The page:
Jerry imitates him some, then plays counterpoint, duets some.
Jerry eventually nods at the guy, and wanders away. That was one happy audience member. Me too. And all the others who witnessed it.
Thanks Jerry for playing for and playing with us.
We blew into Syracuse, 1973 I think it was, spontaneous trip to hopefully gratefully catch the Dead, taking time away from jobs. Yep, tickets available at the box office. Wow, we’re in!
Seats close enough, on Jerry’s side, that we were the first rows standing on chairs, it seeming the whole audience was on their feet. We could look right across the sea of people, close to eye-level with Jerry, almost as if there were no one between us.
The launched into "Casey Jones". I, per usual, at a great Dead concert (and so many were!) was transported in ecstasy. I was beyond analysis and keeping track of the song, experiencing it like it was the first time of that particular beauty and movement. However, unbidden by me, at the point on the studio version of the song where someone says it during Jerry’s solo, I said it out loud. I don’t remember shouting it. I remember the audience being so into it (and us so close to the stage) that they were quiet enough, that my voice carried. I said "ride that train!". My eyes sprang open as I said it, surprised at myself. Jerry looks up from his guitar, across the audience at me, smiles, and nods his head, as his fingers spin wondrous music.
Great music, no doubt. Great musicians, no doubt. For me, it was also somehow the personal connection those band members could do, whether it was that direct and obvious or in other ways. Thanks, Jerry.
1973, I think it was, Syracuse. Doug Sahm’s group was the opening act. That group’s sax and trumpet guys, Martin Fierro and Joe Ellis, joined the Dead for some of the second set.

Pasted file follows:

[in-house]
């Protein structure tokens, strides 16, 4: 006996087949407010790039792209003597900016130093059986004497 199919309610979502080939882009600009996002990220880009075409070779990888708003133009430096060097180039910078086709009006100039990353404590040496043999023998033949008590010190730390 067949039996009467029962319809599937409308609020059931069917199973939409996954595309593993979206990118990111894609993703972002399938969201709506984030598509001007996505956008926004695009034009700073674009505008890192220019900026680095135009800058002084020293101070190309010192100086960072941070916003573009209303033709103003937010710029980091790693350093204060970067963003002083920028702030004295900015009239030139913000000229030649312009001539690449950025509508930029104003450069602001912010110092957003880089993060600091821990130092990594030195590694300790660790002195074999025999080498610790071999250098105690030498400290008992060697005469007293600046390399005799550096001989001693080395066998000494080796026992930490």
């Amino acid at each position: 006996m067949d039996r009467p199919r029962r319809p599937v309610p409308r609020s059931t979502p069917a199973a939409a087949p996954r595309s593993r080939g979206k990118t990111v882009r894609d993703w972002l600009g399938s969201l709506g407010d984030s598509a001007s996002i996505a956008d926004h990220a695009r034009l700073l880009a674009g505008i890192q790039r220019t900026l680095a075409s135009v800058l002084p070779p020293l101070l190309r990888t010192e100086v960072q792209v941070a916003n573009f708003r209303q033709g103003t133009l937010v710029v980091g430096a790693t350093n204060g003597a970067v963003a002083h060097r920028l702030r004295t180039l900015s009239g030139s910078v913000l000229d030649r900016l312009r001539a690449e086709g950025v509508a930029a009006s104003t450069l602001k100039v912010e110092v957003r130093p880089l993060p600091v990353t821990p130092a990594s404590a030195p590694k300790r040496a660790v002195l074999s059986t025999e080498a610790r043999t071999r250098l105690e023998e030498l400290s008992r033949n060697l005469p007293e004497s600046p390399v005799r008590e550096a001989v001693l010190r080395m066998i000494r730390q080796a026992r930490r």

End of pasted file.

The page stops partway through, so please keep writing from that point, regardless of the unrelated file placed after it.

By then my musical interests, turntable time, and rapidly growing big LP collection were jazz and San Fran acid/hippie rock groups (Dead, Airplane, Quicksilver, you know).
Partly because I had friends who went to the Eastman School of Music, there at U of R, partly because of other "way out"/"hip" jazz friends I hung out with, my taste in sax ran towards Coltrane, Ornette, Sanders, Ayler, etc. Trumpet was mostly latest Miles Davis incarnations for me.
So when Martin and Joe show up on stage I’m intrigued, glad for the added texture, but prepare
d to be disappointed compared to the jazz I usually listened to. I had heard Martin on some good LPs.
Joe wore fairly common clothes, but Martin had a beret and other (goatee?) that made me think beat generation/hip.
I was standing close enough that I heard something that I doubt would ever come across on tapes and certainly most of the audience didn’t hear.
Martin got sent "out to lunch" by Jerry’s playing. I saw Martin go from nodding his head to Jerry’s solos/jamming, to closing his eyes and swaying, to tilting his head up as if he were hearing something from on high.
Martin was vamping on his sax. Jerry’s playing so got to him that he just started blowing. I wish I could experience the concert again so I could know when he did that. Was it after a sax sorta solo and then during a Jerry-predominant part or was it during space when kinda everybody is soloing simultaneously?
Anyway, Martin was doing Coltrane-ish walls of sound, wailing. Wailing and screeching and running all up and down those sax keys, using the full force of his lungs and mind and heart. He slowly walked forward, eyes closed. He was transported, man! Like I had only seen in the most "took off!" portions of out there live jazz concerts, like Coltrane or Sanders at their most cosmic.
Jerry had a big grin on his face and yet was also concentrating, his fingers flying and taking it higher and higher. He was watching Martin.
Martin kept walking forward wailing, until part of his shoes were over the lip of the stage. And there he balanced, on the edge of the stage, sax raised to the heavens, blowing a gospel of cosmicness, of passion, from his depths, to the heights.
It was my two musical interests come together.
I and a few others were privileged to hear that.
Thanks, Jerry, for creating heartfelt space music that transcended labels.